In the moments before Michigan took the field in its season opener against Minnesota last Saturday, Ben Mason asked to speak. The fifth-year senior fullback-turned-defensive tackle-turned-H-back has never been shy. As someone who relishes hitting like few others, Mason can come off like a caricature — the type of football player Faux Pelini would create in a lab.
So, in keeping with that image — snot dripping from his nose — Mason turned the conversation onto junior quarterback Joe Milton.
“What he said was, Joe, this is your night,” Michigan coach Jim Harbaugh said. “We are gonna block, we’re gonna catch, we’re gonna do everything in our power to make you successful.”
And block Mason did. On the Wolverines’ third play from scrimmage, he heard a whistle and kept blocking a Golden Gopher defender until he had run over the first down marker and into the Minnesota bench. The play drew a 15-yard unsportsmanlike conduct penalty and killed a drive, and no one in Michigan’s program will say a negative word about it.
“They made a movie out of that called The Blind Side,” Harbaugh said. Call it a tone-setter. That was certainly Mason’s goal. He also did it because it’s how he’s been taught to play football. His explanation is as simplistic as it is delightful.
“All that I was thinking was that I’m gonna block my guy for as long as I can and I’m not gonna let him touch Joe because he has the ball,” Mason said. “So, ever since I was a little kid, I’ve been taught, run through the guy and drive your legs. My youth coach and my dad taught me that. That’s just something I’ve done ever since.”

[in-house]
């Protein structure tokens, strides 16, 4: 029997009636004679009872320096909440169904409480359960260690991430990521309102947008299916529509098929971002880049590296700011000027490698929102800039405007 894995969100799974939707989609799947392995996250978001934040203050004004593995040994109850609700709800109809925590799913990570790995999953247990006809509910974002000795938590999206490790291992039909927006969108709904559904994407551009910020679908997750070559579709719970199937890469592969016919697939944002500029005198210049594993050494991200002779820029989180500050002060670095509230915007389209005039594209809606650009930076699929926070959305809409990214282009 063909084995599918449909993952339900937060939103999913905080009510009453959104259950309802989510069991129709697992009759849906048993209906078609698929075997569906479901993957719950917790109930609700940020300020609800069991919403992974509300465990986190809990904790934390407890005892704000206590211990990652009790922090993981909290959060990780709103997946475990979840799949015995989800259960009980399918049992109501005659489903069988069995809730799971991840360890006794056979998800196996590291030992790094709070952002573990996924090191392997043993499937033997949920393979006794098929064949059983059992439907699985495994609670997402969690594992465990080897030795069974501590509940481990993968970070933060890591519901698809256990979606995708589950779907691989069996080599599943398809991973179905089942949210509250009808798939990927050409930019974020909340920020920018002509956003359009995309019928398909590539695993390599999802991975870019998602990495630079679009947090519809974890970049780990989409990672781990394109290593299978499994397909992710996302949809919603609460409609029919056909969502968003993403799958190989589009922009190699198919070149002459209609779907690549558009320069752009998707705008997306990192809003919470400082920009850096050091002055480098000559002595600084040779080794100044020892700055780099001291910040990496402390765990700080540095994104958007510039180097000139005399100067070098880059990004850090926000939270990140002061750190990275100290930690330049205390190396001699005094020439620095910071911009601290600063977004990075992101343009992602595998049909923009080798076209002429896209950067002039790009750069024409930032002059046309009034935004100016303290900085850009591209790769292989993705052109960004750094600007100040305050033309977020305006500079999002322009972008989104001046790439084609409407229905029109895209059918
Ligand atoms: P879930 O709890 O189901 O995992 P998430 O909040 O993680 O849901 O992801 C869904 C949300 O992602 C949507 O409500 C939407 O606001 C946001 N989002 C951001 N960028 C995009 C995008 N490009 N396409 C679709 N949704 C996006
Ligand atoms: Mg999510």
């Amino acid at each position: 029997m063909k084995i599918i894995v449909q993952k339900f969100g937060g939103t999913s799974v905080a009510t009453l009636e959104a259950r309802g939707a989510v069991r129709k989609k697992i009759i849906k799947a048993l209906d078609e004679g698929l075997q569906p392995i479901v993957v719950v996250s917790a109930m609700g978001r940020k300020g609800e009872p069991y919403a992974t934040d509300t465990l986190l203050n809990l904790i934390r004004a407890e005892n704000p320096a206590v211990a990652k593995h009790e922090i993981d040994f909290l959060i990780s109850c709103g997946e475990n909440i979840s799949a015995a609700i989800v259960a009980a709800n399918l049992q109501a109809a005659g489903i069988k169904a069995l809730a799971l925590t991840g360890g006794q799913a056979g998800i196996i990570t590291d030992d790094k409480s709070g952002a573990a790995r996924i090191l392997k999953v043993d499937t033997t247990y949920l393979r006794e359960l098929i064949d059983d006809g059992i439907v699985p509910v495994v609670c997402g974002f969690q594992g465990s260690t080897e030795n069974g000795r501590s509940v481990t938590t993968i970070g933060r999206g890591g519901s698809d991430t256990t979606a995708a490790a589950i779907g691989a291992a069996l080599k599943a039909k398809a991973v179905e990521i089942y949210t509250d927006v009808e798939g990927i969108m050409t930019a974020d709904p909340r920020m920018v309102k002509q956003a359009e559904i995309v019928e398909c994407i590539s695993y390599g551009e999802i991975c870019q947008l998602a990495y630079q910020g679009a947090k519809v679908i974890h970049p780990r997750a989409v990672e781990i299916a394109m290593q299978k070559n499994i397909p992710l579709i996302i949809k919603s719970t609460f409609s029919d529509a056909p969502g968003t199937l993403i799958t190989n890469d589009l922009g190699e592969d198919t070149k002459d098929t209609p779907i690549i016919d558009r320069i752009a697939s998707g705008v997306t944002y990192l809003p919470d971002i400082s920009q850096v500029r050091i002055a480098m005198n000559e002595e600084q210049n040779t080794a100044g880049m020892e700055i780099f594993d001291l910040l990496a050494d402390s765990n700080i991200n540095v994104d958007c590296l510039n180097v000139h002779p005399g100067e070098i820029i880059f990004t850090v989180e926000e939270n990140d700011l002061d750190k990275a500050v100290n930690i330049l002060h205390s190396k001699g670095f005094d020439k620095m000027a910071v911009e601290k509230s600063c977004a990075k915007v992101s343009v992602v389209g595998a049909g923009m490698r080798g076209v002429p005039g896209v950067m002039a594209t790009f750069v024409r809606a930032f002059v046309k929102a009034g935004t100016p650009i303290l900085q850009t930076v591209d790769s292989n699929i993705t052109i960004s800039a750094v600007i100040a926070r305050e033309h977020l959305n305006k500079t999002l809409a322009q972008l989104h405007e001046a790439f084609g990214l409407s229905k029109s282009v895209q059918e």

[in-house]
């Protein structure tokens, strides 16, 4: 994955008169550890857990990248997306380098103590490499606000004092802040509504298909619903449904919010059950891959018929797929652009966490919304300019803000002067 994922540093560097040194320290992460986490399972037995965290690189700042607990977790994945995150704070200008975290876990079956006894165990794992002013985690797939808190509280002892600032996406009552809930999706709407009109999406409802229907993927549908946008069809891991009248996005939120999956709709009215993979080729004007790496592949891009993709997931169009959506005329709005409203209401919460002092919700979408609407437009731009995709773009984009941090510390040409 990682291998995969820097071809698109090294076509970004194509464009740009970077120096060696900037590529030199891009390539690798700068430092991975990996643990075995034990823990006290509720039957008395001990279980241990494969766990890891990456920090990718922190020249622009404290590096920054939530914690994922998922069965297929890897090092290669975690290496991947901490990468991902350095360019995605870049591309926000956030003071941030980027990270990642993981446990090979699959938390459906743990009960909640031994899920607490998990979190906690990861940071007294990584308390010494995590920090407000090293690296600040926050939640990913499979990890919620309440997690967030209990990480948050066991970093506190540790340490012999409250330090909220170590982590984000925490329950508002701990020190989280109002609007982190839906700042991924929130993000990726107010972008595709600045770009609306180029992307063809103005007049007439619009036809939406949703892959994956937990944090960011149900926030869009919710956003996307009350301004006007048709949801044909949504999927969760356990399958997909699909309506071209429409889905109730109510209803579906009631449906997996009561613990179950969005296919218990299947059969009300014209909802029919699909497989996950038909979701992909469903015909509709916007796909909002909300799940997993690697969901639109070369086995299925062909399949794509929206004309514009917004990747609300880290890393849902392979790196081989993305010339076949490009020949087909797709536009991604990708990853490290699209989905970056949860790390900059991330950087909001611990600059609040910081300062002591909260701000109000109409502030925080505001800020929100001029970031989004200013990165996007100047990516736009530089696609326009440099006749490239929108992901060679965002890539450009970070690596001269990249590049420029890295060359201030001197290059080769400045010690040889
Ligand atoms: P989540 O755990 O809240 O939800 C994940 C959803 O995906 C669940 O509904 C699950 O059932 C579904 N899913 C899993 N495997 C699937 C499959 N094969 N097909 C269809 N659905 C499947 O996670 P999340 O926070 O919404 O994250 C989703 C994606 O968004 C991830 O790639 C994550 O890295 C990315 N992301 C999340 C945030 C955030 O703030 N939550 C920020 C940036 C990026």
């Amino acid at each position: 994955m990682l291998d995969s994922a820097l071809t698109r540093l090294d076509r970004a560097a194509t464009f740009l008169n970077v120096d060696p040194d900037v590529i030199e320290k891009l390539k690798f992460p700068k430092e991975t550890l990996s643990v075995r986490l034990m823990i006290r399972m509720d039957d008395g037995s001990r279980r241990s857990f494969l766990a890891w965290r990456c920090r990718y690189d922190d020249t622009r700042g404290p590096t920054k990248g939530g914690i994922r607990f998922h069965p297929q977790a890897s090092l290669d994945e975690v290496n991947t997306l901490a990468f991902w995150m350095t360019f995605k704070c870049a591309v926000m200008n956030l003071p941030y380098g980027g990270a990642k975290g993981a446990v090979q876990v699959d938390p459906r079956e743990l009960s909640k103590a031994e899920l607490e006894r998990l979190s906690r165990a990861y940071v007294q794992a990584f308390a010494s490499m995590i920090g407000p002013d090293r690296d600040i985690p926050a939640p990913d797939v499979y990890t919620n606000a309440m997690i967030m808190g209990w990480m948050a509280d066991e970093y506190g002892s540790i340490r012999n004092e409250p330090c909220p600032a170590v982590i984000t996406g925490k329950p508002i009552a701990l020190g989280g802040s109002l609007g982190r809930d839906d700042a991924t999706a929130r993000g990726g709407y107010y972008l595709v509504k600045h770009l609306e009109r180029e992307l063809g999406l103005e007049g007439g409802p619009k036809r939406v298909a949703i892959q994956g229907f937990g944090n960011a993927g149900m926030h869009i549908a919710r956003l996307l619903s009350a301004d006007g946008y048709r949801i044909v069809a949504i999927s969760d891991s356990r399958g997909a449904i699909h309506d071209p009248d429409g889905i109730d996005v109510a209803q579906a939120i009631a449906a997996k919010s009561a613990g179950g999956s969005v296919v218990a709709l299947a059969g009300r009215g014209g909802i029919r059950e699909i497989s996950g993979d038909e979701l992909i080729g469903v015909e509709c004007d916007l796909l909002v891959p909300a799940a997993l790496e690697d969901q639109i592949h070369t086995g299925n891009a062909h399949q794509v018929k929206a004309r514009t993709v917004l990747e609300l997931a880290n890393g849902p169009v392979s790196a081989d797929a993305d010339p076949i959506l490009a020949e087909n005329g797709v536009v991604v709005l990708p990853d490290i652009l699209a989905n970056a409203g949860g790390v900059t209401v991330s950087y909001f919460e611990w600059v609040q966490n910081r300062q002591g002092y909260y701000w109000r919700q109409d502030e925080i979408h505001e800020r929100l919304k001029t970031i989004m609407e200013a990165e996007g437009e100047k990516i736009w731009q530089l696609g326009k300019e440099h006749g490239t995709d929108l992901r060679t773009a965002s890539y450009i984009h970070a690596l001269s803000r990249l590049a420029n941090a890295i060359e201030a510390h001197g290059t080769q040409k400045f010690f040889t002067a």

The play represented something of a return to normal for Mason. Prior to Josh Gattis’ arrival, Harbaugh used him as a fullback — a position he cherished. When Gattis came and installed a spread offense that relied heavily on 11 personnel, there wasn’t much of a place for a fullback within the offense, so Mason moved to defensive tackle, bringing his weight up to about 278 pounds.
To put it shortly, the move didn’t work. Mason got pushed around on the defensive line, and by about the fifth game of last season, he started to move back to offense full time. Now he’s back down between 255 and 260 pounds, and back in a role he loves.
“I like blocking,” Mason said. “And they’re gonna let me block. So I think that’s just my skill.”
Never has a truer sentence been uttered by a football player than Ben Mason saying, “I like blocking.” Look no further than the first drive of Saturday’s game.
“Ben was penalized, and probably rightfully so,” Harbaugh said. Then he got to what he wanted to say. “It was a tremendous block. Tremendous, tremendous block on a tremendous player.”
One drive later, Mason helped blow open a hole for Zach Charbonnet to run 70 yards untouched and score. By the end of the first quarter, he had added an eight-yard reception — his lone catch of the day — on which he flipped over a defender for a touchdown.
By definition, a player like Mason is suited for his role. But few see it shine through in their personality in the same way as him. Harbaugh and sophomore wide receiver Mike Sainristil both, in remembering his pregame speech, noted that — unlike most pregame-speech givers — Mason backed up every word.
“Easy to make the speech but maybe a dozen or so I can think of after making the speech actually went out and did what they said they were gonna do in the speech,” said Harbaugh, who played 49 college games, 177 NFL games and on Saturday coached his 223rd game at either level. “And he did that and then some.”
When Mason spoke to reporters on Tuesday, he was asked about the block on which he took a penalty. He was asked about the speech. Over 12 minutes, the touchdown didn’t come up.
It’s hard to imagine that’s not exactly how he’d want it.
The COVID-19 pandemic has thrown challenges at all of us — including The Michigan Daily — but that hasn’t stopped our staff. We’re committed to reporting on the issues that matter most to the community where we live, learn and work. Your donations keep our journalism free and independent. You can support our work here.
For a weekly roundup of the best stories from The Michigan Daily, sign up for our newsletter here.